The business negotiation styles, practices and behaviour of Chinese employees working in Western multinational companies within China
This study represents a quantitative research project aimed at investigating the business negotiation styles, practices, and behaviour of Chinese employees working in Western Multinational Companies (MNCs) within China (the target Chinese employees). This research investigated whether these employees' business negotiation styles differ from that of employees of Chinese-owned companies (traditional Chinese negotiators), as has been reported in the literature. This study employed an original questionnaire used in a field survey to collect data from 160 Chinese employees working in a single department of a Western MNC in China.
Results of this study show there are six areas in which the target Chinese employees differ from traditional Chinese negotiators, usually involving the use of a more westernised style. These areas include; the influence of guanxi, use of negotiation tactics, Chinese business etiquette (such as banquets and gifts), the importance of relative status (age, company rank), contract rules, and attitude towards time spent in negotiation. However, the target Chinese employees still adopt some similar negotiation approaches to traditional Chinese negotiators. Specifically, they still see guanxi as important in negotiation, value face, communicate indirectly, and focus on the people participating in the negotiation. Thus, employees of the Western MNC retain the wish to know their negotiation counterpart well, whilst still emphasizing the forging of a long-term business relationship in negotiation.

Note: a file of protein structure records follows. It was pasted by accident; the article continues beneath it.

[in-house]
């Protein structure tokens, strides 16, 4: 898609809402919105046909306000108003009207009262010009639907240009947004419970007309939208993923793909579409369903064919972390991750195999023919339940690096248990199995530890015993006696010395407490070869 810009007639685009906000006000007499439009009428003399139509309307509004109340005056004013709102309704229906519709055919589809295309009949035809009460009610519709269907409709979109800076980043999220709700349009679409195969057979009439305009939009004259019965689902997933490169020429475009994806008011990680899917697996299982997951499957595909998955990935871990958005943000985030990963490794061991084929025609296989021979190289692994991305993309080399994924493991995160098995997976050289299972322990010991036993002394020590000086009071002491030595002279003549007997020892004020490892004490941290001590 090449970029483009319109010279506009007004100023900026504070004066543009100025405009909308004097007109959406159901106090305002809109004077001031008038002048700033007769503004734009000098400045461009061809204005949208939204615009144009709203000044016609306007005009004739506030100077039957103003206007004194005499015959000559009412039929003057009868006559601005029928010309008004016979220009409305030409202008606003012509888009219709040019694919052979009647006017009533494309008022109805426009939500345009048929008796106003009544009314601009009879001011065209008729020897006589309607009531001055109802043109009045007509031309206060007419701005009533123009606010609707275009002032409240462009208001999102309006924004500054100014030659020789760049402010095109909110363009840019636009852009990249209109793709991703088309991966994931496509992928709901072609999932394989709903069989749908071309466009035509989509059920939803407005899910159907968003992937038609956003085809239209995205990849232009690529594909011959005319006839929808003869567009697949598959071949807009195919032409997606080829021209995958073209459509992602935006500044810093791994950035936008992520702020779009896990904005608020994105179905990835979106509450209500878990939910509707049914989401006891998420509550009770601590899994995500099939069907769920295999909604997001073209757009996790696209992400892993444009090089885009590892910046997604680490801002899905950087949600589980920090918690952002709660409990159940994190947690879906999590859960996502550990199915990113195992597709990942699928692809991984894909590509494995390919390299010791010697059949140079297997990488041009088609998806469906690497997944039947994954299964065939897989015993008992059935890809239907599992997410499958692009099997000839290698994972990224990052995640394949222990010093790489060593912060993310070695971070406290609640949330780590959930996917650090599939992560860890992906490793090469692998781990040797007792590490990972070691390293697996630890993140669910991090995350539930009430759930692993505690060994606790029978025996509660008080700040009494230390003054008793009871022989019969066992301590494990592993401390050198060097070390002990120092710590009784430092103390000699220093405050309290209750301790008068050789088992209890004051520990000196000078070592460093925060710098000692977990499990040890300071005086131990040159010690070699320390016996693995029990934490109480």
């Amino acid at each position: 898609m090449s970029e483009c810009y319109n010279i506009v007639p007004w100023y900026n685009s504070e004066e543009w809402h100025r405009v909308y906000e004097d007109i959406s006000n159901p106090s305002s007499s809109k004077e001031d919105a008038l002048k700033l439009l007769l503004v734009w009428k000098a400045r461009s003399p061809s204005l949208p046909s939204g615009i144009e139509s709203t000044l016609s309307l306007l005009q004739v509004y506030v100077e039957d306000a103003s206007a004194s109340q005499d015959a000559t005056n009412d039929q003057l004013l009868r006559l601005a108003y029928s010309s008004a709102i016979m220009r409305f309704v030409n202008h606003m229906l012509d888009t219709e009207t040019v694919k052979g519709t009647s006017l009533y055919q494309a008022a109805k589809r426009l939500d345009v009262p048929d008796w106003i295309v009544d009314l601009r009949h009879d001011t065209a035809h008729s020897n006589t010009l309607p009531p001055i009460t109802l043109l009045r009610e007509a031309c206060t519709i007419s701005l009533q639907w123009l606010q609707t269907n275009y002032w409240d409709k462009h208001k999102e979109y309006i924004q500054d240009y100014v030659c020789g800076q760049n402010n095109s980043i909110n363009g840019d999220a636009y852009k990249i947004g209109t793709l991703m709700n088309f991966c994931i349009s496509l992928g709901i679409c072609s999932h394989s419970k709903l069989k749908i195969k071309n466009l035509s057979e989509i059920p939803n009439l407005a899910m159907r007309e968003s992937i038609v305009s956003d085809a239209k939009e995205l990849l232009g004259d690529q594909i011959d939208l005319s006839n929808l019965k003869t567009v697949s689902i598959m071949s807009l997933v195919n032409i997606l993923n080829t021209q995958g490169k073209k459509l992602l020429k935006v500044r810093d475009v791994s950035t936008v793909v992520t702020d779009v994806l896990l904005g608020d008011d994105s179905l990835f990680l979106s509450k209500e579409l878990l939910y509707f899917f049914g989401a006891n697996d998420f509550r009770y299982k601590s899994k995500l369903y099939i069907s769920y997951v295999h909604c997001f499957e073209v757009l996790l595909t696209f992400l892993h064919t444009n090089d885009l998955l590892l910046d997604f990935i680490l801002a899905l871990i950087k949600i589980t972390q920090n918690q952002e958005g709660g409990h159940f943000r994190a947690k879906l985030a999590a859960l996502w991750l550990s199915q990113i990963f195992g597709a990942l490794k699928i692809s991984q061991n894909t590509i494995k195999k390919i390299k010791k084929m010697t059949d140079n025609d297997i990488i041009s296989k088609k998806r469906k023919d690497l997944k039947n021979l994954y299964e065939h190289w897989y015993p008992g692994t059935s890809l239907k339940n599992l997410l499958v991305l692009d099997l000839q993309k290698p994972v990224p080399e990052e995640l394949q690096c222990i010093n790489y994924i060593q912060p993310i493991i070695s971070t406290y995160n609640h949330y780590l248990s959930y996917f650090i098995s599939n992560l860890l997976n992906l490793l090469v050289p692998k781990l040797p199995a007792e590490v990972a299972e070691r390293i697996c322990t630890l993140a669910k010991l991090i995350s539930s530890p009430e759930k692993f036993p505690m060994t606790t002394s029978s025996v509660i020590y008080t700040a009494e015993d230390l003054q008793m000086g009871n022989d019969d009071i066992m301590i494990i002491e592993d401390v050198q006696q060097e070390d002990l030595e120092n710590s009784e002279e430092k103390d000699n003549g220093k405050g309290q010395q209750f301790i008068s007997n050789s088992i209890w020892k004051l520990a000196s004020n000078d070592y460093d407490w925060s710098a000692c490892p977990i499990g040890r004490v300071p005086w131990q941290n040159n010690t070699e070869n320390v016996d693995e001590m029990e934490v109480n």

This research also shows that both Chinese and Western values and beliefs co-exist among the target Chinese employees. Although these employees adopted more westernised negotiation styles, practices, and behaviour, and Westerners might find it easier to deal with them in negotiation, these employees’ attitudes toward negotiation still differ from those of Western negotiators. Moreover, this research finds the target Chinese employees ranked the negotiation goal of building a long-term business relationship as the most important element in negotiation. The importance of guanxi had similar rankings for both the target Chinese employees and traditional Chinese negotiators indicating that, although guanxi is still important, it is no longer the crucial element in negotiation to either group.
In addition, this study does not find any significant correlation between the participants' term of service, age, overseas experience or gender, and their overall negotiation styles, practices, and behaviour. It finds that participants who had overseas experience have less interest in knowing their counterpart at the beginning of a negotiation as compared to participants who have had no overseas experience. Male participants see guanxi as more important in negotiation than female participants do.
Overall, this study will enhance our understanding of the effects of working for Western MNCs on the negotiation styles, and practices of white-collar employees in China. Practical implications and recommendations are also provided for Western business managers and negotiators, based on the findings of this research.